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5218 Lawton Avenue
Oakland, CA 94114

510-654-9159

Oliver McCrum Wines has been importing small production Italian wine and distributing to fine retail and restaurant establishes throughout California since 1994. Over time, our portfolio of producers has steadily grown to over 45 producers from 15 different regions of Italy. We look for typical Italian wines with clarity and freshness, usually made from indigenous Italian grape varieties using clean, transparent winemaking techniques and no obvious use of oak. 

Sorelle Bronca

Some grapes are versatile, making good wine in a range of styles, and some grapes seem to have just one thing they do well; the Prosecco grape is only at its best when it is made into sparkling wine, and only when grown around the villages of Conegliano and Valdobbiadene, in the hills north-west of Venice. When it is grown and made correctly it has a pear-like aroma and flavor that is delightful, the perfect start to a meal.

Unfortunately most Prosecco is made by large, industrial-scale producers who buy base wine and then perform only the secondary (sparkling) fermentation themselves, often with mediocre results. By contrast, the Bronca sisters grow their own fruit in steep hillside vineyards, controlling the entire process themselves. Low yields and hillside-grown fruit ensure that the wine has good concentration and acidity. This acidity is necessary to balance the traditional ' Extra-Dry' level of sweetness. (Extra-Dry is slightly less dry than Brut; both terms are used to describe the amount of sweetness in sparkling wines. The Prosecco drunk in Italy is almost always Extra-Dry; the pear notes only emerge when the wine is not bone-dry, which is why Brut isn’t as good and is mostly exported. I have made a direct comparison between Brut and Extra-Dry batches of the same base-wine a number of times, at Bronca and elsewhere, and I have preferred the Extra-Dry every time. This is of course the opposite of the way sweetness works in Champagne, where the best wines are almost invariably Brut and Extra-Dry is reserved for supermarket cuvées.) This small estate is managed by Antonella and Ersiliana,the sisters ('Sorelle') Bronca, and their families.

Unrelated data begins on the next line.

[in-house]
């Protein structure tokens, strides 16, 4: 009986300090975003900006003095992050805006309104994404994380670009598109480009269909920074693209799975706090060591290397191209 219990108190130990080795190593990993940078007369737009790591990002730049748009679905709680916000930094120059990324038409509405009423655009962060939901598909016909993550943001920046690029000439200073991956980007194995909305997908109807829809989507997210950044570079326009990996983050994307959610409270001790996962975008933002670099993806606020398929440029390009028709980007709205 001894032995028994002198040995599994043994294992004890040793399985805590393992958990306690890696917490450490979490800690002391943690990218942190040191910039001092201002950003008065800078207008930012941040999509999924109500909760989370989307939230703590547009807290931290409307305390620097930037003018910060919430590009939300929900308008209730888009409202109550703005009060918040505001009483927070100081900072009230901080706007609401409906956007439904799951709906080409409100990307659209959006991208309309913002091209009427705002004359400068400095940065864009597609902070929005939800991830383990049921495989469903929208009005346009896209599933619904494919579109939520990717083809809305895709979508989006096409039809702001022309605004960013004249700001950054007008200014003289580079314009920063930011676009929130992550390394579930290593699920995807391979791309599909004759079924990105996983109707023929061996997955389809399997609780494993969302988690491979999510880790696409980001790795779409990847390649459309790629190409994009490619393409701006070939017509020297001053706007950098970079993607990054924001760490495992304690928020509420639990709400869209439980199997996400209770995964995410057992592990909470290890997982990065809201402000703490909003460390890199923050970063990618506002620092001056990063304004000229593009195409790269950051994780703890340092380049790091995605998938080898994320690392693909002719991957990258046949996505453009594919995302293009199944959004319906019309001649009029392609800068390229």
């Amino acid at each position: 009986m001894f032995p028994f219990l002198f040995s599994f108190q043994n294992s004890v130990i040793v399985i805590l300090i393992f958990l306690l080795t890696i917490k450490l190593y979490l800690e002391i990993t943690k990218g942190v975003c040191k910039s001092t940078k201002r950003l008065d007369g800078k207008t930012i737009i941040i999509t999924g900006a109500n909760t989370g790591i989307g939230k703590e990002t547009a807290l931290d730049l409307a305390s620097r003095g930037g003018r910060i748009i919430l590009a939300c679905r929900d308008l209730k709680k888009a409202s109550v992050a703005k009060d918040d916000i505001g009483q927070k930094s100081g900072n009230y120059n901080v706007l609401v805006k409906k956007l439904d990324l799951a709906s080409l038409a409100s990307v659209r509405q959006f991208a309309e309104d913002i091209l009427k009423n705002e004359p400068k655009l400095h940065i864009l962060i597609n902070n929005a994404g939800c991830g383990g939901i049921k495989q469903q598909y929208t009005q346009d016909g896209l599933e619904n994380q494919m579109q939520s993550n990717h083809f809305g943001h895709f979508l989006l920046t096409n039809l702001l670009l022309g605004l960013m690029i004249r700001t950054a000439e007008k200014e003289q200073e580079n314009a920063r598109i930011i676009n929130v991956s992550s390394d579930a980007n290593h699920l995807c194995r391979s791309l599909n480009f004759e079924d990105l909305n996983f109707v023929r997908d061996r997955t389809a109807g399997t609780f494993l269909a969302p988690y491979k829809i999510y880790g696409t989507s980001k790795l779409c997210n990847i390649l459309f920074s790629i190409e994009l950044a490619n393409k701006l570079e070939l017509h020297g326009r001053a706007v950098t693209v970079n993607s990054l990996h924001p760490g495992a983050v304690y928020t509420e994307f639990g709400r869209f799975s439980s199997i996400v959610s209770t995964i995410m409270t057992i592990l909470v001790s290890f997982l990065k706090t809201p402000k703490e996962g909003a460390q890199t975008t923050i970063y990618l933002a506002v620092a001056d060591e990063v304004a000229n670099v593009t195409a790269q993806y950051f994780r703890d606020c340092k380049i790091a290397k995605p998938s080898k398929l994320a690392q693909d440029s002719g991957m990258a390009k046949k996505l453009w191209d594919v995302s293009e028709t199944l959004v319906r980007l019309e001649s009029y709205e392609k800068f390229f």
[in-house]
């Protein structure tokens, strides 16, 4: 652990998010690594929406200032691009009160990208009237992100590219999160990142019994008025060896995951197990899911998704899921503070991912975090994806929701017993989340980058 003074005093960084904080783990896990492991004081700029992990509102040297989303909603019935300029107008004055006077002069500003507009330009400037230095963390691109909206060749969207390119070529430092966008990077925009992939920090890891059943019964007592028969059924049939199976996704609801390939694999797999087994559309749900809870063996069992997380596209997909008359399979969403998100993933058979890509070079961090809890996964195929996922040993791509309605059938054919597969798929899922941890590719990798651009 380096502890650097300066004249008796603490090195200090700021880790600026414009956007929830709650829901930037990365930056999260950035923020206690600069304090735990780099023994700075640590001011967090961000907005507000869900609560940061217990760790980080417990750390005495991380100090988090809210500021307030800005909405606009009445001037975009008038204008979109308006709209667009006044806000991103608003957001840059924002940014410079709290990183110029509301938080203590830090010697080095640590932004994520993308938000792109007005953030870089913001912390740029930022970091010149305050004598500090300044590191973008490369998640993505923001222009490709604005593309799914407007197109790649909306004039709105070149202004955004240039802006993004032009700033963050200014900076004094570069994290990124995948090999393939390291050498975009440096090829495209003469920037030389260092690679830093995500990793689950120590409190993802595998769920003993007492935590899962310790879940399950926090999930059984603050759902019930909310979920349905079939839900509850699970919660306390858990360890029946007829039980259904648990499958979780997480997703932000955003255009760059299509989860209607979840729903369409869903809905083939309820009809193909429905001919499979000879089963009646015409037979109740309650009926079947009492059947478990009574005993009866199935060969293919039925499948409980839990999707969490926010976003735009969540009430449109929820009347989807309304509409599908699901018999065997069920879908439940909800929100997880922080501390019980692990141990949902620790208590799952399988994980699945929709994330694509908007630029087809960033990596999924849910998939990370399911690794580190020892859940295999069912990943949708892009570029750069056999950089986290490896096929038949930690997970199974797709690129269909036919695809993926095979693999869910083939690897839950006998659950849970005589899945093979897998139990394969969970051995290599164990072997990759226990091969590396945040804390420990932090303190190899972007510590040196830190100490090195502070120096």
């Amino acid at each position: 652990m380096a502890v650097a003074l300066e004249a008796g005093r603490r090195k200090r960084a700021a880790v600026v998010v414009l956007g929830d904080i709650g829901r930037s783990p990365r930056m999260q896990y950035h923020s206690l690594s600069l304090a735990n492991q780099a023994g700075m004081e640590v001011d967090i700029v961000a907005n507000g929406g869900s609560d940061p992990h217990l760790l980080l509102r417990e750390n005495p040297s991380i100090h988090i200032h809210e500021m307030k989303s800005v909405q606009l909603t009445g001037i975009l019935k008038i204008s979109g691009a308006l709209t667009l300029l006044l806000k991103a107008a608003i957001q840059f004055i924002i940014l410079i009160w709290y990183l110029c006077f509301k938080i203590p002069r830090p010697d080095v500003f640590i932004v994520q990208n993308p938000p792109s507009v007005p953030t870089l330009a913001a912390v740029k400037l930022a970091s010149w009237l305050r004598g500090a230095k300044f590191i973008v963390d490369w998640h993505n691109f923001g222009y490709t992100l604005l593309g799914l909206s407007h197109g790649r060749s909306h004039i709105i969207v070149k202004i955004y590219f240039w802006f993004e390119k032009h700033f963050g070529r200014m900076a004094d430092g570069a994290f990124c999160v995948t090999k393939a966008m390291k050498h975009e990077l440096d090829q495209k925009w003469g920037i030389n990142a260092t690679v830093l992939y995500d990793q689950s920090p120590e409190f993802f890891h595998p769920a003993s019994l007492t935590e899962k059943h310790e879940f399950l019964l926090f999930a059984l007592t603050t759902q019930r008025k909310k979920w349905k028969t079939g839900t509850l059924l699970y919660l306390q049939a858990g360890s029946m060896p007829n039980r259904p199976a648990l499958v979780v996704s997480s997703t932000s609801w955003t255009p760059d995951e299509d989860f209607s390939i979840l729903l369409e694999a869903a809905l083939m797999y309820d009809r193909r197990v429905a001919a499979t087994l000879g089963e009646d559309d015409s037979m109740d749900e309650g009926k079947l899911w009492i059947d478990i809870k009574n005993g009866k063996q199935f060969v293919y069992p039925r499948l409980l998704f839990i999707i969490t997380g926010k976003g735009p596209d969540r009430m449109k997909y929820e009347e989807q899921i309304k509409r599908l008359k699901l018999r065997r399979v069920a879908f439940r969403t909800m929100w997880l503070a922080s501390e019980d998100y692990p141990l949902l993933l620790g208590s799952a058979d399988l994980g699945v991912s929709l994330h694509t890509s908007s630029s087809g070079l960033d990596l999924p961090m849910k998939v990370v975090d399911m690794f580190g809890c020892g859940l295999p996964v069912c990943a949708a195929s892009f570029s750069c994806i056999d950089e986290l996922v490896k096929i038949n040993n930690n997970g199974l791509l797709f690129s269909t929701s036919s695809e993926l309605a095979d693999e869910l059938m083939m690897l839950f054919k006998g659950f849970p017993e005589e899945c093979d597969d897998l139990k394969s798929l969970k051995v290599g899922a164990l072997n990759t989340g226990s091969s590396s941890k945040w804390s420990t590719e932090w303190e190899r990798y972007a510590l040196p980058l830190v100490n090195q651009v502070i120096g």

Click here to see their website.

Prosecco del Valdobiaddene, Extra Dry

This organically grown, estate-bottled sparkling wine is made primarily of the Prosecco grape with small amounts of the traditional indigenous varieties Perera, Verdiso and Bianchetta. The 'bulk process,' a secondary fermentation in a pressurized tank rather than in the individual bottle, is used. The vinification is unusual for Prosecco; instead of two seperate fermentations, (grape juice to still wine, then still wine to sparkling wine), the Bronca Sister’s Prosecco grapes are pressed and the juice is held at very low temperatures until it is ready to be made into sparkling wine (done periodically throughout the year to maintain the freshest possible stock) upon which time the must is put into a special fermenter and fermented directly to sparkling wine. This more costly single fermentation process retains more of the classic pear aroma that makes Prosecco distinctive. No sugar is added, all of the sweetness comes from the must. A number of batches are produced during the year to ensure freshness, and we import the wine frequently for the same reason. Prosecco is best drunk as fresh as possible.